Before George Floyd passed away and before his image was stretched under the knee of the policeman in the turmoil in the United States, the man’s life witnessed successes and failures.
He lived happy moments during his teenage years in Houston, where he played American football at the Texas State Championship in 1992.
But he also had a prison sentence for years after being arrested in 2007 for theft.
Upon his death on May 25 in Minneapolis, he was 46 years old, and he was mostly like other Americans, looking for ways to improve his conditions and face social and personal challenges.
His death comes amid a health and economic catastrophe that saw the death of more than one hundred thousand Americans and left more than 40 million people without jobs, exacerbating the scourge that hit the United States this year.
Floyd grew up in Houston, Texas, in the “Third Ward” neighborhood, which is the heart of the African American community south of downtown.
There the singer Beyonce grew up, the region known for her musical activity. Floyd is also believed to have participated in the rap scene in the 1990s in Houston.
But the city, which Floyd recently left, has a history of racism and the absence of economic equality like any city in the United States.
Donnie Lillard, George Floyd’s friend in the neighborhood and a rapper known as “Reconsail”, said that those who accompany them from outside the neighborhood are shocked by the poverty scene.
He added: “People still live in shacks erected in the twenties, poverty all pervades … it is difficult to escape from this area.”
“The gentle giant”
Floyd possessed sports talents, and he was more than six feet tall as he was still a teenager. Those who knew him during his adolescence described him as the “cute giant”. He excelled in two games, basketball and American football.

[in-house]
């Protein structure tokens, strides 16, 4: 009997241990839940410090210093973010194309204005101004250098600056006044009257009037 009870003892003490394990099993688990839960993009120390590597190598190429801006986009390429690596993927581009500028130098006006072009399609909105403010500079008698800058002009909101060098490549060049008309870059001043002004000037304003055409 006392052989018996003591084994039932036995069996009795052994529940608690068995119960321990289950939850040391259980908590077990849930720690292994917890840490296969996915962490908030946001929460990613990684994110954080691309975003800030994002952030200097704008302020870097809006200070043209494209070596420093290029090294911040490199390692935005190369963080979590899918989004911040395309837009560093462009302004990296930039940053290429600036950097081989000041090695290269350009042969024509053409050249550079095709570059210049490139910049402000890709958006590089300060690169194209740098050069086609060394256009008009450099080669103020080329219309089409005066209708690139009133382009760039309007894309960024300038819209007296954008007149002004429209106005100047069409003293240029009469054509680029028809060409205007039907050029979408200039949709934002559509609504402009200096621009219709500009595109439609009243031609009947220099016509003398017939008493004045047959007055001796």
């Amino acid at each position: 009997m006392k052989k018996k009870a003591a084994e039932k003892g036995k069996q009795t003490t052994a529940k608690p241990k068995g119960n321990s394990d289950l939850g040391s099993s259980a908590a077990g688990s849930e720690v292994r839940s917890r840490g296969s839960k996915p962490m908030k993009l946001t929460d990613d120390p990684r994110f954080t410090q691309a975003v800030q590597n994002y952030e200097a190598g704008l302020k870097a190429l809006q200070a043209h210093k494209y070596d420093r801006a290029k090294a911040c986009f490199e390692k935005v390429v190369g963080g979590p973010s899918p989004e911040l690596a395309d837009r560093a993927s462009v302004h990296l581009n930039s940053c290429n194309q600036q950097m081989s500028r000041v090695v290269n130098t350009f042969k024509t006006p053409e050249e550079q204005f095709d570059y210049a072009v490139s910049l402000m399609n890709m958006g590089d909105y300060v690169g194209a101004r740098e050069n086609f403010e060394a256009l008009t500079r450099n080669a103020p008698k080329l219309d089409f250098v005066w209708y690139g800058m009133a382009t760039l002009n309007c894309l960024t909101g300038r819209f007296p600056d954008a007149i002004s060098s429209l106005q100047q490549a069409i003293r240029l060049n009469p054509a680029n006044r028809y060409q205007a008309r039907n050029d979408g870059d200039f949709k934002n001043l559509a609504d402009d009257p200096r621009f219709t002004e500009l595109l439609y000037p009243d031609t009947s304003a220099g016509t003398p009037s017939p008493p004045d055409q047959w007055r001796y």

“I was astonished, he was twelve years old and six feet tall, I’ve never seen a person this tall before,” Jonathan Feel, a childhood friend and former Floyd fellow on the team, told local media.
The murder of George Floyd sparked anger over the police treatment of African Americans
He wore No. 88 on the John Yates High School high school football team, and was later chosen to play basketball at the University of South Florida, where he studied from 1993 to 1995, according to CNN.
His life took a different turn, as he was arrested more than once due to theft and possession of drugs. Matters reached a climax in 2007 when he was convicted of a robbery at gunpoint and imprisoned for five years.
After his release, Lillard said, he was intending to make changes for him and his neighborhood: “While he was trying to change his life, he was caring for others in his community.”
A video clip of Floyd renouncing armed violence was circulated in 2017 and calls on young people to return to their homes.
Floyd’s family told the newspaper “Hyosat Chronicle” that Floyd moved to Minnesota in 2018 after being encouraged by friends through the “Christian Work” project.
Christopher Harris, Floyd’s friend and classmate, said that he was looking forward to starting a new life and that he was “happy with the change he has made.”
Floyd worked as a truck driver and security guard at a charity and in a nightclub where he was known as “Big Floyd”.
Like many Americans, Floyd found himself in the midst of a collective business shutdown due to the Corona virus crisis.
Upon his arrest, he was allegedly trying to buy cigarettes for $ 20 counterfeit.
His death fueled outrage across the United States with some of them being violent, more than 1,600 people arrested in dozens of cities, and National Guard forces deployed in 15 states.
Lillard, who described his friend as a “man of peace”, said Floyd would have supported the demands of people to change and listen to them, but he would not have accepted looting and violence.
He said that Floyd “had a heart bent on forgiveness, but he was one of the people too. He knew before his death about the harm they were exposed to.”
He added: “The matter has become bigger than George Floyd.” When you look at the protests, “you see the frustration that America feels about itself.”